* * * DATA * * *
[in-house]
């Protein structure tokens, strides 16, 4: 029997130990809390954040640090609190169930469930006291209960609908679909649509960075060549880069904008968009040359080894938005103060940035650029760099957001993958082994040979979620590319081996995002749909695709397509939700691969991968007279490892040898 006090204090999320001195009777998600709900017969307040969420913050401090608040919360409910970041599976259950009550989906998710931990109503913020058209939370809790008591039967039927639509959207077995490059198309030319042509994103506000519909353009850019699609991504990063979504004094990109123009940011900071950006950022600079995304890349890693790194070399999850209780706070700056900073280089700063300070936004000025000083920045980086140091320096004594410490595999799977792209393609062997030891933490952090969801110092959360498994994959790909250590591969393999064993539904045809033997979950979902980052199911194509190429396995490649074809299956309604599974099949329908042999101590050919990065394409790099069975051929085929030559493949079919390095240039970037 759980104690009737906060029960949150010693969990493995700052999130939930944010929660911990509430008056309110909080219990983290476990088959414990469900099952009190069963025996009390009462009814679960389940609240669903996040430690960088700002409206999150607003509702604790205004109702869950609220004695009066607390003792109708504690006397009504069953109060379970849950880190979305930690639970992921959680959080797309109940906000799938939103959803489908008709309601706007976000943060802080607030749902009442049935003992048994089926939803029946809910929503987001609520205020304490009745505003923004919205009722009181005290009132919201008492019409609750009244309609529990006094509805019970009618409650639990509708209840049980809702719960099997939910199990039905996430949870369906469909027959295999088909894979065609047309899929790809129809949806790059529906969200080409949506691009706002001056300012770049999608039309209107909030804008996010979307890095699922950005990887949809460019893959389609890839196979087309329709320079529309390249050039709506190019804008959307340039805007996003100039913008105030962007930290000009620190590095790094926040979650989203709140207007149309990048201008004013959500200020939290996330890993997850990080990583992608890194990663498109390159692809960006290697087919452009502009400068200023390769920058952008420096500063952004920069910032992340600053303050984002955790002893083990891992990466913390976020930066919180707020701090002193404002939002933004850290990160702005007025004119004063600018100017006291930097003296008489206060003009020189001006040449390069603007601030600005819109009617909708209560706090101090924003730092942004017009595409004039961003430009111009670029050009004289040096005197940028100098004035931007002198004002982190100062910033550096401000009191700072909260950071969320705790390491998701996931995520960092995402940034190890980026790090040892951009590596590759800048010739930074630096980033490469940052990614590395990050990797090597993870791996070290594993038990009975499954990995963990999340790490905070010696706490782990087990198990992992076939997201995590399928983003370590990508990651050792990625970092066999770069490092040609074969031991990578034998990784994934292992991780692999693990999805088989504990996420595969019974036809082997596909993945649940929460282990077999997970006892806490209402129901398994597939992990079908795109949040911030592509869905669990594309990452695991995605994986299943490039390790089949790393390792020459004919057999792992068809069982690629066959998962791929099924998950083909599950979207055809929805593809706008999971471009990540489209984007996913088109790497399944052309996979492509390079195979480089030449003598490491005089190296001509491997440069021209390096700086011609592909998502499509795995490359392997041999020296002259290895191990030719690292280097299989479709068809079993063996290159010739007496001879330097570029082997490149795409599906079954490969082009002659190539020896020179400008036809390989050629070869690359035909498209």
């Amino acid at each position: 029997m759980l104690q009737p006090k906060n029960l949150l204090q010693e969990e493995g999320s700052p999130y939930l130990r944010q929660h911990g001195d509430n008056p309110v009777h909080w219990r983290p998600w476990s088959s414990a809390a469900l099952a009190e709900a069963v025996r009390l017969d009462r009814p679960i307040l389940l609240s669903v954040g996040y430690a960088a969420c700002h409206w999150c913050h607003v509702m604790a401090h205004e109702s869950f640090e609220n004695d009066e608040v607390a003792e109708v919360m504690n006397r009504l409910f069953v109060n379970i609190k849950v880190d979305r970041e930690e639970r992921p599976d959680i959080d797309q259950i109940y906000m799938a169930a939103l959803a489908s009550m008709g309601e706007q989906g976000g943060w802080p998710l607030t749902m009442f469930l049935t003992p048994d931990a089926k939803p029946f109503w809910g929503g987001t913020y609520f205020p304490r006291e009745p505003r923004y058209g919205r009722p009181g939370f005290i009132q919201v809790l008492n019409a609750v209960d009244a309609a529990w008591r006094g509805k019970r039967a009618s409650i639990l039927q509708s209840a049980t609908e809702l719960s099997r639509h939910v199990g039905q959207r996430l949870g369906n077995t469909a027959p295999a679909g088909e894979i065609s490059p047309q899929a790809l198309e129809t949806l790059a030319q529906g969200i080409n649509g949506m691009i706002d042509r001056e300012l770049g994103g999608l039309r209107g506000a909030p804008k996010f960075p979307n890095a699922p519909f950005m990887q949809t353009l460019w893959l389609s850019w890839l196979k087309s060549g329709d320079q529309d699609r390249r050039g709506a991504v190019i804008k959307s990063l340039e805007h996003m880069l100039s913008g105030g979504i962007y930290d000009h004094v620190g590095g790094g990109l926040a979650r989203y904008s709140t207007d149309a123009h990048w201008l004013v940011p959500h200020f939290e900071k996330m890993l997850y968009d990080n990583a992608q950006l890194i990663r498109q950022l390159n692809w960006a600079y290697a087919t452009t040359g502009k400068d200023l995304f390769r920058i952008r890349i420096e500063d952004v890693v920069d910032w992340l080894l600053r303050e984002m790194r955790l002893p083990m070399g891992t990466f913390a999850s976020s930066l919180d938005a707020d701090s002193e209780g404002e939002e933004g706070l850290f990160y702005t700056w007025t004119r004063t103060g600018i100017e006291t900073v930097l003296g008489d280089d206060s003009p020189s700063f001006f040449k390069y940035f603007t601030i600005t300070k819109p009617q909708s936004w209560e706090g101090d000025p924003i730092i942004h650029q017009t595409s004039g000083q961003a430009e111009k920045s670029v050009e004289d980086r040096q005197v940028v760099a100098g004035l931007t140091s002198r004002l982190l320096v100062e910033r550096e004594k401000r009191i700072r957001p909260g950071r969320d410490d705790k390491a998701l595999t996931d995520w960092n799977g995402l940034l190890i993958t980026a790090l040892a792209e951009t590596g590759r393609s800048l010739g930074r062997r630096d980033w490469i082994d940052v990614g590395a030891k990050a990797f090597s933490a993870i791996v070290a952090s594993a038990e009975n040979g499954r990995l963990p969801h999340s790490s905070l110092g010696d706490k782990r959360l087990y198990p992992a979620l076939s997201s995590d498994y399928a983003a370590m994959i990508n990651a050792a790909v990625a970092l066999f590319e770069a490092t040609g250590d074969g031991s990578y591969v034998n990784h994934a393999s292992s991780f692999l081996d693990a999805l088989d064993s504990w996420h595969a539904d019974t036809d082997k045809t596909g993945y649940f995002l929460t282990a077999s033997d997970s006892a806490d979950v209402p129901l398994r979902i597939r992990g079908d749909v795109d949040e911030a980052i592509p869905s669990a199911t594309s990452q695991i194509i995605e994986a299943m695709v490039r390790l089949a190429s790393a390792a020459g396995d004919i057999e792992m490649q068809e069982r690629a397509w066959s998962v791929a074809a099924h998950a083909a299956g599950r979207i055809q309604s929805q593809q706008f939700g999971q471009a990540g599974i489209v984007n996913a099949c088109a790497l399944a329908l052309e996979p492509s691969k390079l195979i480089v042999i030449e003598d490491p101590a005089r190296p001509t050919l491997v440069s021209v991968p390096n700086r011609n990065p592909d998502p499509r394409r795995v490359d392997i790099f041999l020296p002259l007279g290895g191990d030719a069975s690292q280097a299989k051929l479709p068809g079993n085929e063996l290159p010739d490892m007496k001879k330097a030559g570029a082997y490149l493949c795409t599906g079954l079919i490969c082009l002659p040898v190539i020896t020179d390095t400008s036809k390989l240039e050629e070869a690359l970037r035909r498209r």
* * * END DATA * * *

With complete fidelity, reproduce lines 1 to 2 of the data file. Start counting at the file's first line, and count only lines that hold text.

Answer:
[in-house]
């Protein structure tokens, strides 16, 4: 029997130990809390954040640090609190169930469930006291209960609908679909649509960075060549880069904008968009040359080894938005103060940035650029760099957001993958082994040979979620590319081996995002749909695709397509939700691969991968007279490892040898 006090204090999320001195009777998600709900017969307040969420913050401090608040919360409910970041599976259950009550989906998710931990109503913020058209939370809790008591039967039927639509959207077995490059198309030319042509994103506000519909353009850019699609991504990063979504004094990109123009940011900071950006950022600079995304890349890693790194070399999850209780706070700056900073280089700063300070936004000025000083920045980086140091320096004594410490595999799977792209393609062997030891933490952090969801110092959360498994994959790909250590591969393999064993539904045809033997979950979902980052199911194509190429396995490649074809299956309604599974099949329908042999101590050919990065394409790099069975051929085929030559493949079919390095240039970037 759980104690009737906060029960949150010693969990493995700052999130939930944010929660911990509430008056309110909080219990983290476990088959414990469900099952009190069963025996009390009462009814679960389940609240669903996040430690960088700002409206999150607003509702604790205004109702869950609220004695009066607390003792109708504690006397009504069953109060379970849950880190979305930690639970992921959680959080797309109940906000799938939103959803489908008709309601706007976000943060802080607030749902009442049935003992048994089926939803029946809910929503987001609520205020304490009745505003923004919205009722009181005290009132919201008492019409609750009244309609529990006094509805019970009618409650639990509708209840049980809702719960099997939910199990039905996430949870369906469909027959295999088909894979065609047309899929790809129809949806790059529906969200080409949506691009706002001056300012770049999608039309209107909030804008996010979307890095699922950005990887949809460019893959389609890839196979087309329709320079529309390249050039709506190019804008959307340039805007996003100039913008105030962007930290000009620190590095790094926040979650989203709140207007149309990048201008004013959500200020939290996330890993997850990080990583992608890194990663498109390159692809960006290697087919452009502009400068200023390769920058952008420096500063952004920069910032992340600053303050984002955790002893083990891992990466913390976020930066919180707020701090002193404002939002933004850290990160702005007025004119004063600018100017006291930097003296008489206060003009020189001006040449390069603007601030600005819109009617909708209560706090101090924003730092942004017009595409004039961003430009111009670029050009004289040096005197940028100098004035931007002198004002982190100062910033550096401000009191700072909260950071969320705790390491998701996931995520960092995402940034190890980026790090040892951009590596590759800048010739930074630096980033490469940052990614590395990050990797090597993870791996070290594993038990009975499954990995963990999340790490905070010696706490782990087990198990992992076939997201995590399928983003370590990508990651050792990625970092066999770069490092040609074969031991990578034998990784994934292992991780692999693990999805088989504990996420595969019974036809082997596909993945649940929460282990077999997970006892806490209402129901398994597939992990079908795109949040911030592509869905669990594309990452695991995605994986299943490039390790089949790393390792020459004919057999792992068809069982690629066959998962791929099924998950083909599950979207055809929805593809706008999971471009990540489209984007996913088109790497399944052309996979492509390079195979480089030449003598490491005089190296001509491997440069021209390096700086011609592909998502499509795995490359392997041999020296002259290895191990030719690292280097299989479709068809079993063996290159010739007496001879330097570029082997490149795409599906079954490969082009002659190539020896020179400008036809390989050629070869690359035909498209």